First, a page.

From Just a Bed to a Travel Experience
While we see beautiful hotels every day at Revinate, my colleagues and I have become obsessed with Tierra Patagonia. While it’s clearly an incredibly beautiful hotel in a picture-perfect location, the hotel has done what many struggle to do – describe the experience that you will have at the hotel on the web site. This video says it all… with no words. I can’t tell you how many people I have shared the video with and how often I have checked flight prices and pined for this vacation. It’s currently number one on my bucket list. What this hotel understands is that people today are craving experiences and the hotel can be at the heart of it.
I attended AHICE in Melbourne last week and Airbnb came up a few times during panel discussions with hoteliers. Most hotel executives were quick to dismiss Airbnb as just a slight threat to the low end market and said it wasn’t a threat to the high-end market. Their quick dismissal, while possibly a PR move, made me realize just how much opportunity there is for Airbnb to disrupt travel in the same way that Uber has disrupted the taxi industry. There are many people who can afford 5-star hotels who instead choose a beautiful apartment in a great neighborhood to experience a new place as a local.
Here’s a photo from my own Facebook feed. My friend, Paul owns a beautiful home in Los Angeles and regularly hosts travelers from across the world and stays with locals when he travels. He doesn’t do it to make money (or save money when he travels). He does it to experience local culture and meet people from across the world. He could certainly afford a nice hotel room but chooses to live like a local and help visitors experience his culture and neighborhood.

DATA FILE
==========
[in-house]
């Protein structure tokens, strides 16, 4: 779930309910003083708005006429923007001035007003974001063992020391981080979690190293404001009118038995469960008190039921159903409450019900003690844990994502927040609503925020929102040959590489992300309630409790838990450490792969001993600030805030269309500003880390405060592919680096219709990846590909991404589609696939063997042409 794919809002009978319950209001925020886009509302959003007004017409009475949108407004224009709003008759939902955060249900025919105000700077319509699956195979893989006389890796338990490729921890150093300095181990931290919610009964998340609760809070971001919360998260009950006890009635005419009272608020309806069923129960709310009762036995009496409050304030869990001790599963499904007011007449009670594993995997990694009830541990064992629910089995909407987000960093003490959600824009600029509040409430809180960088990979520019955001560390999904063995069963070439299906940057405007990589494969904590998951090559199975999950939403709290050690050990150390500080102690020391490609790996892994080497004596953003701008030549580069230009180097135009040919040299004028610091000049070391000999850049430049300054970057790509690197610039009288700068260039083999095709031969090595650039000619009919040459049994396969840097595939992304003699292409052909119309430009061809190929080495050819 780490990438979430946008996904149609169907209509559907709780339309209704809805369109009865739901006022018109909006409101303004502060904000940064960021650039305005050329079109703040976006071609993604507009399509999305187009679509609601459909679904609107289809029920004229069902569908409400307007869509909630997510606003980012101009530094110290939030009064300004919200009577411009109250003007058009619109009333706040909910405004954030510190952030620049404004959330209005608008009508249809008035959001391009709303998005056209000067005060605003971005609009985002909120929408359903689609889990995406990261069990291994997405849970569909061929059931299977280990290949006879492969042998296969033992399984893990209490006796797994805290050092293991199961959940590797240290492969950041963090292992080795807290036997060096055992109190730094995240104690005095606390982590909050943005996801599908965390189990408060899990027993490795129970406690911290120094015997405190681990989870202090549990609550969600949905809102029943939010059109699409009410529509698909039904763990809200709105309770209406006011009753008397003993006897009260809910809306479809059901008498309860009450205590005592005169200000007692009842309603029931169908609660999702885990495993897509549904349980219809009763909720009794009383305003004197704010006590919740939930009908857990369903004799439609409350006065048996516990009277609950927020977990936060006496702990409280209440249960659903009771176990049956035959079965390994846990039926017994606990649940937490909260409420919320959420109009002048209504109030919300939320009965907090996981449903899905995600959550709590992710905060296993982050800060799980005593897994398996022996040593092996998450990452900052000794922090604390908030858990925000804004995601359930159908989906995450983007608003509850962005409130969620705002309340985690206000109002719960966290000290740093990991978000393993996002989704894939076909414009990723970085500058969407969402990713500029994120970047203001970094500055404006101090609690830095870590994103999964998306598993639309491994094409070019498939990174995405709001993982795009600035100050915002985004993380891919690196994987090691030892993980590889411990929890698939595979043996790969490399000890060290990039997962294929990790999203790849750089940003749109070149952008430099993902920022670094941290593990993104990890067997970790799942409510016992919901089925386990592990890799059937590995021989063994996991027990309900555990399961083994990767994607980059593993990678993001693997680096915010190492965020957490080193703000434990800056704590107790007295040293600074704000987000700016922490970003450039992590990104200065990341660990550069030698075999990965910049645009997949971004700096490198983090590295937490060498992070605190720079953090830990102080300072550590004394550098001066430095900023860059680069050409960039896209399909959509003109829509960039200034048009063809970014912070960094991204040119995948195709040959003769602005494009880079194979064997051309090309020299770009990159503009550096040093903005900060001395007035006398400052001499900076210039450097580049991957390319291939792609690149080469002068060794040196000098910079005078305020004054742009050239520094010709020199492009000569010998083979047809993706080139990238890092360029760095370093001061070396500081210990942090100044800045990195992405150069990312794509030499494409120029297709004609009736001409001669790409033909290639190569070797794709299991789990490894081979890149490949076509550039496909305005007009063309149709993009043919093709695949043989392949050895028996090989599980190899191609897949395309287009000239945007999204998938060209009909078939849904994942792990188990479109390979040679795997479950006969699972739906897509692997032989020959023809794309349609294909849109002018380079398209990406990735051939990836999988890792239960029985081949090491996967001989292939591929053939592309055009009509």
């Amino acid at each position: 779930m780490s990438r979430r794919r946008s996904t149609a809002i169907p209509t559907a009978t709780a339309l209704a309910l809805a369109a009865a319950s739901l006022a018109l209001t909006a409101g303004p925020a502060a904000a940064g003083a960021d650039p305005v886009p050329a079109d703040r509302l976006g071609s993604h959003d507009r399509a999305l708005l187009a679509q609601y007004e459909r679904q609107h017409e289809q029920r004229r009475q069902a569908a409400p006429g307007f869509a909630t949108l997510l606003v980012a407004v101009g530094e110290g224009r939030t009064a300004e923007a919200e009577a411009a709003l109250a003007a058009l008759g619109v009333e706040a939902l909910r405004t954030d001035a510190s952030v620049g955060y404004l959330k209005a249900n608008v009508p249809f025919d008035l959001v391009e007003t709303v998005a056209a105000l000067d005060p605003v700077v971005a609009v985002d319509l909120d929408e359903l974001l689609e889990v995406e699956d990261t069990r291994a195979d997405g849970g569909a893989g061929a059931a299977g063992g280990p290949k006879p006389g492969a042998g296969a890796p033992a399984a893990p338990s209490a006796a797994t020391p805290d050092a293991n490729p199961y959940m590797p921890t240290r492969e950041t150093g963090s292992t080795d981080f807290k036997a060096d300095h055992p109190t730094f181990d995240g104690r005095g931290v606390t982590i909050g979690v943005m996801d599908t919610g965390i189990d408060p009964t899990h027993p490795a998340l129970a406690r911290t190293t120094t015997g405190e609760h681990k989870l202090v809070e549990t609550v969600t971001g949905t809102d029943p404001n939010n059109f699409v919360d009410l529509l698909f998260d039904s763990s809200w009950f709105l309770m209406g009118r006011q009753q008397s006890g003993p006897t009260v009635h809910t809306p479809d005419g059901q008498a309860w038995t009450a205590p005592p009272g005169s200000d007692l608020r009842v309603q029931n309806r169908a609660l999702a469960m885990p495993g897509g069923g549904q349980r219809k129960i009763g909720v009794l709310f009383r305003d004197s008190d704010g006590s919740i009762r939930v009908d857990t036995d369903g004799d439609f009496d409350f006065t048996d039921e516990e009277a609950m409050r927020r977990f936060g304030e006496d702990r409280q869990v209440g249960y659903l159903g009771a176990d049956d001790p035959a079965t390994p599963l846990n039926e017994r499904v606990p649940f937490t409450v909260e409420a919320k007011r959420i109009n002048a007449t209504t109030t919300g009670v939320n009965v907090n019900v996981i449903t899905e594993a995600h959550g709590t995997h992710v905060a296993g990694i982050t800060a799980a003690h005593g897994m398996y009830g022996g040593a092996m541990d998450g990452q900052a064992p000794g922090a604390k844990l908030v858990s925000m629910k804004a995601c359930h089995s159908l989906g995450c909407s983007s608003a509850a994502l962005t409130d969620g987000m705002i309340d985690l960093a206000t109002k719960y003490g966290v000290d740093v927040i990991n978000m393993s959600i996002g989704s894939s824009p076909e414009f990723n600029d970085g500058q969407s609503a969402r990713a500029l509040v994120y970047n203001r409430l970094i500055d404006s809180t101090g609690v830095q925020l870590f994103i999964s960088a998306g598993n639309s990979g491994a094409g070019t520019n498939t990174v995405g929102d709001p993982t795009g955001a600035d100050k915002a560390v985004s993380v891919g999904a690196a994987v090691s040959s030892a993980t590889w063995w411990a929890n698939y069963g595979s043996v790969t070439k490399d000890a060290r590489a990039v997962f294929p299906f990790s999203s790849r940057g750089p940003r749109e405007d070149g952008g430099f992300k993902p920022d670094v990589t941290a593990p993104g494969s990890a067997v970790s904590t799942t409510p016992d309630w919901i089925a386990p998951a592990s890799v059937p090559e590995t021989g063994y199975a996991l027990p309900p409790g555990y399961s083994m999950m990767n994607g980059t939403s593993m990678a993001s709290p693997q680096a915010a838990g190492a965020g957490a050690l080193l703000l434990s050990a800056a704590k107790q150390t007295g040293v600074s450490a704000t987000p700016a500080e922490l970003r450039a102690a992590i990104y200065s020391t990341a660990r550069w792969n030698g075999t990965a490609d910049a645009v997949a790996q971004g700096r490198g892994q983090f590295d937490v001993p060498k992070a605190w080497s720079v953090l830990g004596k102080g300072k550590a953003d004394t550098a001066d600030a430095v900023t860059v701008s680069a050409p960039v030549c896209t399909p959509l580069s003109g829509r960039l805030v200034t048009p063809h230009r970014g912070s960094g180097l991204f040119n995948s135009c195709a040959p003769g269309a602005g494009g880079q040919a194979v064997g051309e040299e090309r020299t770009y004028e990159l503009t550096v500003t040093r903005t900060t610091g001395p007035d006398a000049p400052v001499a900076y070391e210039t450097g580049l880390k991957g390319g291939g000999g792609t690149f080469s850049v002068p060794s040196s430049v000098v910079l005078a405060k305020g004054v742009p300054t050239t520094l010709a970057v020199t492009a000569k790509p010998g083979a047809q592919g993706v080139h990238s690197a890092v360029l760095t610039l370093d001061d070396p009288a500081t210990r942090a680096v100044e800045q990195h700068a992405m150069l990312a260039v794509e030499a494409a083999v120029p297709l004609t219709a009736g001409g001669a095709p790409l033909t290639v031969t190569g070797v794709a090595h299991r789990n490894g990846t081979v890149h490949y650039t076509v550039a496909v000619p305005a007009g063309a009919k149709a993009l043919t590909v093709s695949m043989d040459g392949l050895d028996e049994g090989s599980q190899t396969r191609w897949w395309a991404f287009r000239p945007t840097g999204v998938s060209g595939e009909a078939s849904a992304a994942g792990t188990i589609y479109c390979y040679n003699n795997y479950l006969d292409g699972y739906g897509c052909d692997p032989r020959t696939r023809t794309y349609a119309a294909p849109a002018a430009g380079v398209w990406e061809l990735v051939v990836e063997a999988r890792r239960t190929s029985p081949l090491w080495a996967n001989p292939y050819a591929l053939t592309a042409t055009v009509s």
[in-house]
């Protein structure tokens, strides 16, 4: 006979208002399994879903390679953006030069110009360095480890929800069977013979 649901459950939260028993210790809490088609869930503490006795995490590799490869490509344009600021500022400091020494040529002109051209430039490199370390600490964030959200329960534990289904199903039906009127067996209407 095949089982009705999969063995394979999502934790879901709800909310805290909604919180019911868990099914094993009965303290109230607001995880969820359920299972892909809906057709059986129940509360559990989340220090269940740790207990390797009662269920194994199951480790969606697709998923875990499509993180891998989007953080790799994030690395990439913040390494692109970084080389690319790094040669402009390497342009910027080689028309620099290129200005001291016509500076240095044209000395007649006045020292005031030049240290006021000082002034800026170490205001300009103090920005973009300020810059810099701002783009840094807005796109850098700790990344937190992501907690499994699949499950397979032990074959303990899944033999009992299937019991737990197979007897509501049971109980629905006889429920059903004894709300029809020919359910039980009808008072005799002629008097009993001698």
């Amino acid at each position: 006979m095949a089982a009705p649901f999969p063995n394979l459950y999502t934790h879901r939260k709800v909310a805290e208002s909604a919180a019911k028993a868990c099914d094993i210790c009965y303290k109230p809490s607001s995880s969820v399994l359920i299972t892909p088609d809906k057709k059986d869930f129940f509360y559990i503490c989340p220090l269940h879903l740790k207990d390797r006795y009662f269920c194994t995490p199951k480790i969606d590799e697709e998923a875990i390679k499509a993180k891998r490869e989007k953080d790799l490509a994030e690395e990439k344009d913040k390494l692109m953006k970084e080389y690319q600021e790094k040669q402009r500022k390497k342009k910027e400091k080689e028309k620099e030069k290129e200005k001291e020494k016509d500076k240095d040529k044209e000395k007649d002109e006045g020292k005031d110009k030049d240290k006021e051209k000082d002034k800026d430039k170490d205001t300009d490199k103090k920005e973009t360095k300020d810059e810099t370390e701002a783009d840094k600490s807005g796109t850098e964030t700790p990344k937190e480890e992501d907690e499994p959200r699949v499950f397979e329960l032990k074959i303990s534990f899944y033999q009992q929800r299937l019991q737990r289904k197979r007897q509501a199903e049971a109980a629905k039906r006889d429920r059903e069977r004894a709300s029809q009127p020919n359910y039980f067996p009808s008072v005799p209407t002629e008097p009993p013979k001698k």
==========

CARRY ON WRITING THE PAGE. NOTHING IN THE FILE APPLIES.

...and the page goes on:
When I watch the Tierra Patagonia video I am mostly struck by the experiences that I will have with other visitors during my stay. The focus is on the experience versus the brick and mortar. Of course it doesn’t hurt that this hotel is located in a drop-dead gorgeous location, but they recognize the importance of sharing more than the building and the surrounding location.
How can full-service hotels appeal to travelers looking for more local experiences? Here are some of my ideas:
- Provide opportunities for guests to meet each other with a chef’s table and two seatings during dinner.
- Provide a local jogging or walking map with the best coffee shops and local hang outs noted.
- Host a local cooking class or a local delicacy tasting in your lobby.
- Host a local historian in your lobby to talk about the local area and provide recommendations of things to do and see.
- Prepare a list of your staff’s favorite bars, restaurants and shops. This allows your guests to learn a little bit about the staff and the city at the same time.
Other thoughts? Let us know in the comments.